An Upbeat View of English Justice in the Fourteenth Century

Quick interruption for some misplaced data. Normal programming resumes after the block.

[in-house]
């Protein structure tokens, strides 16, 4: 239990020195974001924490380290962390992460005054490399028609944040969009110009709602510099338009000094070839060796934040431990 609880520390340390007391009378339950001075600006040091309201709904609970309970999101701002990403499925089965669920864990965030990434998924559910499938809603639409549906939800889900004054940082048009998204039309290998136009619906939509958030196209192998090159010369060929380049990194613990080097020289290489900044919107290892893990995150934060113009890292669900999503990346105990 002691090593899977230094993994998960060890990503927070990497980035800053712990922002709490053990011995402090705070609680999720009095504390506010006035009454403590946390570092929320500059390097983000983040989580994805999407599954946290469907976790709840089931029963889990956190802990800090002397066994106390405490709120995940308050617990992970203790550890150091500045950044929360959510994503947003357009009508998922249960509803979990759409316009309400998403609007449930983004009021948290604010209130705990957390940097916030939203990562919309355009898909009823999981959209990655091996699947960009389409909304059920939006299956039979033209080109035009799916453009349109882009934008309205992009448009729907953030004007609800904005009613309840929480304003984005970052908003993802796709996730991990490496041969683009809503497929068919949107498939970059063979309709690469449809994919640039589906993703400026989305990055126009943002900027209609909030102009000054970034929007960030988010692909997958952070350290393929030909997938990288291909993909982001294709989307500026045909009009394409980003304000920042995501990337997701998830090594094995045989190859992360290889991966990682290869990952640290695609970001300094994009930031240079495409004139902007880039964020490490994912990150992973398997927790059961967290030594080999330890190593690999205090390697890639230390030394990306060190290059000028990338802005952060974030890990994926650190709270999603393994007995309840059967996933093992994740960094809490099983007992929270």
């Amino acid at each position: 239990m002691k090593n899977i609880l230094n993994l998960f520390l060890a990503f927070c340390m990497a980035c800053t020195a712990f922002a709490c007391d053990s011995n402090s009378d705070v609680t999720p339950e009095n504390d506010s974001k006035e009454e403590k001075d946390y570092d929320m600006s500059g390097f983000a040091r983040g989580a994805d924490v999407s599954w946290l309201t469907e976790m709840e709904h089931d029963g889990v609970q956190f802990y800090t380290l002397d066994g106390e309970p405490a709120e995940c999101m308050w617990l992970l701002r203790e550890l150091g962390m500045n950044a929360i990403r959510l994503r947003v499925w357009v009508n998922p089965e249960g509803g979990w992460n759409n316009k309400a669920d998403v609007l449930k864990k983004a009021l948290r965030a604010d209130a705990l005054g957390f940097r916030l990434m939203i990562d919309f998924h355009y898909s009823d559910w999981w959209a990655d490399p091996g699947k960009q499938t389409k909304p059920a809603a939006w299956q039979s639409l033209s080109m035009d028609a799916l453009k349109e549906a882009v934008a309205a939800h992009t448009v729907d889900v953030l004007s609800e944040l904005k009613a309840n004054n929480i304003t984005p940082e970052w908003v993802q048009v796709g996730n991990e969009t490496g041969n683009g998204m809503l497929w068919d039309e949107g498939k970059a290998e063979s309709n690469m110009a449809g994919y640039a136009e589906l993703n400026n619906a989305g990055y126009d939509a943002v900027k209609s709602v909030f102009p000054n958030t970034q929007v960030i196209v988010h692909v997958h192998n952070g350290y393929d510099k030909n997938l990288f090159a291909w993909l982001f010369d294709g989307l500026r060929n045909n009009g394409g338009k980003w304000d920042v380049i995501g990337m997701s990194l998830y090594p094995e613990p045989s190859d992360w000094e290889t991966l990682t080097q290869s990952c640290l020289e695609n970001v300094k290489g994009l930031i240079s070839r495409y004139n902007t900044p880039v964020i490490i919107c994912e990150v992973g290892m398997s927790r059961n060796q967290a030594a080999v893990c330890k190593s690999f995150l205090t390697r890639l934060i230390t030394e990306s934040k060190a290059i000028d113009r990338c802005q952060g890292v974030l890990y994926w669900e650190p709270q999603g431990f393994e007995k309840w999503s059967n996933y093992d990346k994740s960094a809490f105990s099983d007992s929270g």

The late Middle Ages are history’s stepchild. Traditionally, medievalists are not interested in them. The earlier centuries, culminating in the twelfth and thirteenth, are much more typically “medieval.” Traditionally too, early modern historians are interested in the late Middle Ages only for what they see as origins of the Reformation, or for decay of feudal structures out of which the national monarchies of the sixteenth century arose, or for Italian humanism, which they call “the Renaissance.” Legal historians, on the other hand, are stuck with the late Middle Ages. With a few exceptions (including, most notably, the great run of central royal court records from thirteenth-century England), the fourteenth is the first century in which we can first see what is really going on in the courts. Legal sources multiply, and much of the material was printed in the sixteenth century, so it is possible to make some progress without painstakingly going through manuscripts. Recently, there has been an increased interest among historians in the later Middle Ages, particularly in the fourteenth century. The fourteenth century was not unlike the twentieth, a period of uncertainty and contradictions. In philosophy, it was the century of William of Ockham, as the thirteenth had been the century of Thomas Aquinas. Ockham’s thought may not be much like what is reported under his name in Umberto Eco’s The Name of the Rose, but it is close enough that an imaginative author can suggest a connection between Ockham and modern deconstructionists.